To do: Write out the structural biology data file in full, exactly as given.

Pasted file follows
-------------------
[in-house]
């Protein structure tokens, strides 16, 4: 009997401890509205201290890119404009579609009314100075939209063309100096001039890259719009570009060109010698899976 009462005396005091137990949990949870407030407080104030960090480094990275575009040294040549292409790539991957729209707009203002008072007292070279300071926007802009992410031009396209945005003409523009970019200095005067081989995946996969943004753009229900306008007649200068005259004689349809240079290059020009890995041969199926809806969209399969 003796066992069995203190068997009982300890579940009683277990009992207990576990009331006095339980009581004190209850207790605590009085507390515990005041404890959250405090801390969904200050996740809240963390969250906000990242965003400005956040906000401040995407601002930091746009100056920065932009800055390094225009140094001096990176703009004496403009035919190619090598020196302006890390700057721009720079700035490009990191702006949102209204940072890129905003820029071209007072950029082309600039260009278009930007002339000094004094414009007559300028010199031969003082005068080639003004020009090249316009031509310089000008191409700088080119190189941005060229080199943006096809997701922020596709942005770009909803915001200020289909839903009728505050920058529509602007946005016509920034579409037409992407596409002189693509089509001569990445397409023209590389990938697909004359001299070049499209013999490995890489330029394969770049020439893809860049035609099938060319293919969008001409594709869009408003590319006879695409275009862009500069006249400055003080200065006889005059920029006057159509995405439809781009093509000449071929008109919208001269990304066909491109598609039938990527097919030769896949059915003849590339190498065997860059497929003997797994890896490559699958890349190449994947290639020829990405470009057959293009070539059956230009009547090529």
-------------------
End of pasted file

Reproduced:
[in-house]
């Protein structure tokens, strides 16, 4: 009997401890509205201290890119404009579609009314100075939209063309100096001039890259719009570009060109010698899976 009462005396005091137990949990949870407030407080104030960090480094990275575009040294040549292409790539991957729209707009203002008072007292070279300071926007802009992410031009396209945005003409523009970019200095005067081989995946996969943004753009229900306008007649200068005259004689349809240079290059020009890995041969199926809806969209399969 003796066992069995203190068997009982300890579940009683277990009992207990576990009331006095339980009581004190209850207790605590009085507390515990005041404890959250405090801390969904200050996740809240963390969250906000990242965003400005956040906000401040995407601002930091746009100056920065932009800055390094225009140094001096990176703009004496403009035919190619090598020196302006890390700057721009720079700035490009990191702006949102209204940072890129905003820029071209007072950029082309600039260009278009930007002339000094004094414009007559300028010199031969003082005068080639003004020009090249316009031509310089000008191409700088080119190189941005060229080199943006096809997701922020596709942005770009909803915001200020289909839903009728505050920058529509602007946005016509920034579409037409992407596409002189693509089509001569990445397409023209590389990938697909004359001299070049499209013999490995890489330029394969770049020439893809860049035609099938060319293919969008001409594709869009408003590319006879695409275009862009500069006249400055003080200065006889005059920029006057159509995405439809781009093509000449071929008109919208001269990304066909491109598609039938990527097919030769896949059915003849590339190498065997860059497929003997797994890896490559699958890349190449994947290639020829990405470009057959293009070539059956230009009547090529």